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Pineapple sage is a quick-growing, upright, semi-woody perennial shrub that can reach anywhere from half a meter to 1.5 meters tall and wide, depending on the climate. The ovate yellow-green leaves have a fuzzy surface with slightly serrated edges, and they reach up to about 10 centimeters long, growing opposite along stiff, square stems, which are characteristic of the plant family. Late in the season, the plant produces long clustered spikes of tubular scarlet-red flowers about an inch long. The leaves have a tropical, pineapple-like aroma, especially when crushed, and both the leaves and flowers offer a slightly bitter-sweet citrus and mint flavor.
Pineapple sage is available in the summer.
Pineapple sage is botanically classified as Salvia elegans and is a member of the Lamiaceae or mint family. It earned its common name because of the tropical scent the leaves emit when crushed, similar to a pineapple. There are several unique cultivars of Pineapple sage, such as Tangerine, Golden Delicious, and Honey Melon, each of which offers slight variations in flower color, size, or smell. Pineapple sage is used for both culinary and ornamental purposes. The vibrant red flowers are popular for flower arrangements, but they also attract butterflies and hummingbirds in home gardens.
Pineapple sage is rich in vitamin K and is a good source of vitamins A, C, and B6. It also contains manganese, dietary fiber, potassium, and folate and is said to have some anti-depressant and anti-anxiety properties. Like other members of the mint family, Pineapple sage has traditionally been used in herbal medicine to aid in digestion and settle an upset stomach. It has also historically been used to combat insomnia, lower blood pressure, and treat anxiety and nervous system disorders. The characteristic red flowers of Pineapple sage are a good source of antioxidants as they get their color from the presence of anthocyanins, naturally occurring compounds with strong antioxidative and antimicrobial properties that are beneficial for overall health and wellbeing.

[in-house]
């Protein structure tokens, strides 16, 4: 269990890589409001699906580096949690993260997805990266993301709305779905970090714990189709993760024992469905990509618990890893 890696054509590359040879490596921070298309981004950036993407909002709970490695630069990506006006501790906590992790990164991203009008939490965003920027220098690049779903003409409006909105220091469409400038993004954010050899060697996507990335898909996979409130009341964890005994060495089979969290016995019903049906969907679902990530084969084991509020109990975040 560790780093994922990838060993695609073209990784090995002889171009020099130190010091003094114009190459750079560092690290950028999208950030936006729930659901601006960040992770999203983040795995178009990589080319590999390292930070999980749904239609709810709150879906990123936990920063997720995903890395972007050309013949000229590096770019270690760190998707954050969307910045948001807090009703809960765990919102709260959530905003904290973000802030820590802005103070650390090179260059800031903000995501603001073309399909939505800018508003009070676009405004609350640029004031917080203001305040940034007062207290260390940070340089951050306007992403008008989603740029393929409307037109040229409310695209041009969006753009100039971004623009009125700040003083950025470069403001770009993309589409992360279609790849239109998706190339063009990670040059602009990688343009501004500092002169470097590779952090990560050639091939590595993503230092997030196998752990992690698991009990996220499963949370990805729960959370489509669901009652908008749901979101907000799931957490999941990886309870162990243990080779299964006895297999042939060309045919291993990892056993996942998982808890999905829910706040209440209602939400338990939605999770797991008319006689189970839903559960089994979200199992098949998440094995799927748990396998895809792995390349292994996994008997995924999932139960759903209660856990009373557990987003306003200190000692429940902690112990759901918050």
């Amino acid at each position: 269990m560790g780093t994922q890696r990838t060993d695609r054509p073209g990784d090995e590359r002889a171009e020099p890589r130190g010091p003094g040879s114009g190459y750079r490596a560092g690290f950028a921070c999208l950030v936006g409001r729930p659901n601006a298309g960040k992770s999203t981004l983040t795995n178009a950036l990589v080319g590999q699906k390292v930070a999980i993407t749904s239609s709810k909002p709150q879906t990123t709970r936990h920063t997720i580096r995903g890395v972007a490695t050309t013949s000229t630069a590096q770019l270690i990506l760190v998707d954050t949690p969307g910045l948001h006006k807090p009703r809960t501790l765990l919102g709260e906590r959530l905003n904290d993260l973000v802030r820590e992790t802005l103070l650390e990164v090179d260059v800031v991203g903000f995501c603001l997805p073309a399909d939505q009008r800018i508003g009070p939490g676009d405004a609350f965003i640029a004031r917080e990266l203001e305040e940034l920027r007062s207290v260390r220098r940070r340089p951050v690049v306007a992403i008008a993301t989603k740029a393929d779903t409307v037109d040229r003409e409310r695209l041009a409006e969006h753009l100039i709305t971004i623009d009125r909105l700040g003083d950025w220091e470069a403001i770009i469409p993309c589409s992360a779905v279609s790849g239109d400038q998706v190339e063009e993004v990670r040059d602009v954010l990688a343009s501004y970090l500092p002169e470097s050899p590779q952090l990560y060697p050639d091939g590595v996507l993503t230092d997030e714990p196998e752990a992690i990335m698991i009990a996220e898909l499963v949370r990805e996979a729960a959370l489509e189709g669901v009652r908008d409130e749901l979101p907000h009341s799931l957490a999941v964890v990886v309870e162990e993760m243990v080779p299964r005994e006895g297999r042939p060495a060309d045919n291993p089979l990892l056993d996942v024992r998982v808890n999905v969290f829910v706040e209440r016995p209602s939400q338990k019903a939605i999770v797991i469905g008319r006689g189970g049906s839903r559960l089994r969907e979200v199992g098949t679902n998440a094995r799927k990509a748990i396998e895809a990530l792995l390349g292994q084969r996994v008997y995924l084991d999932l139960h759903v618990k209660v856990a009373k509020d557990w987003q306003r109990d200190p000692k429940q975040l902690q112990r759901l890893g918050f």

Pineapple sage is most commonly used fresh or dried, and the younger fresh leaves are often preferred for their stronger pineapple-like aroma. They can be steeped in hot water to make tea, chopped and added to baked goods like bread, scones, and muffins, or used to infuse a slightly sweet, herby flavor in vinegar, honey, or even ice cubes. Both the leaves and flowers are edible and can be added to fresh or fruit salads, used to make jelly and jam, or served as a garnish for cocktails, herbal teas, desserts, or even cold soups like gazpacho. Use Pineapple sage in salsas, vinaigrettes, and marinades, or try mincing the leaves and flowers and mixing with cream cheese for a fruity spread. While common sage is known for pairing with savory sausage or poultry dishes, Pineapple sage's tropical, citrusy flavor lends itself more towards sweet dishes; hence, it is not recommended as a substitute in recipes that call for common sage. To store, wrap Pineapple sage in a damp towel and keep it in a bag or container in the refrigerator for up to four days. The leaves and flowers can be dried for extended use, though the fruity aroma will fade with drying.
Pineapple sage is known by several names in Mexico, such as Mirto, Hierba Del Burro, and Mirto de Flor Roja. It is widely used in Mexican traditional medicine, especially as a natural treatment for stress and anxiety. Its botanical name, Salvia, is derived from the Latin word salvere, which translates as “to save,” referring to the healing properties that have long been attributed to species within the Salvia genus. Pineapple sage was traditionally prescribed to help treat hypertension, aid in digestion, and cool the body during sweltering summers.
Pineapple sage is native to Mexico and Guatemala, growing wild along the edges of pine and oak forests in the Sierra Madre del Sur mountains. It was introduced to the United States as an ornamental plant during the late 19th century. Pineapple sage is a tender plant that thrives in warmer climates as it will not survive a freeze. It can be grown in home gardens or found at local farmers markets and specialty stores.
Recipes that include Pineapple Sage. One is easiest, three is harder.
|The Flo Show||Pineapple Sage Salad|
|The Food Channel||Pan Seared Cod with Pineapple Sage Pesto|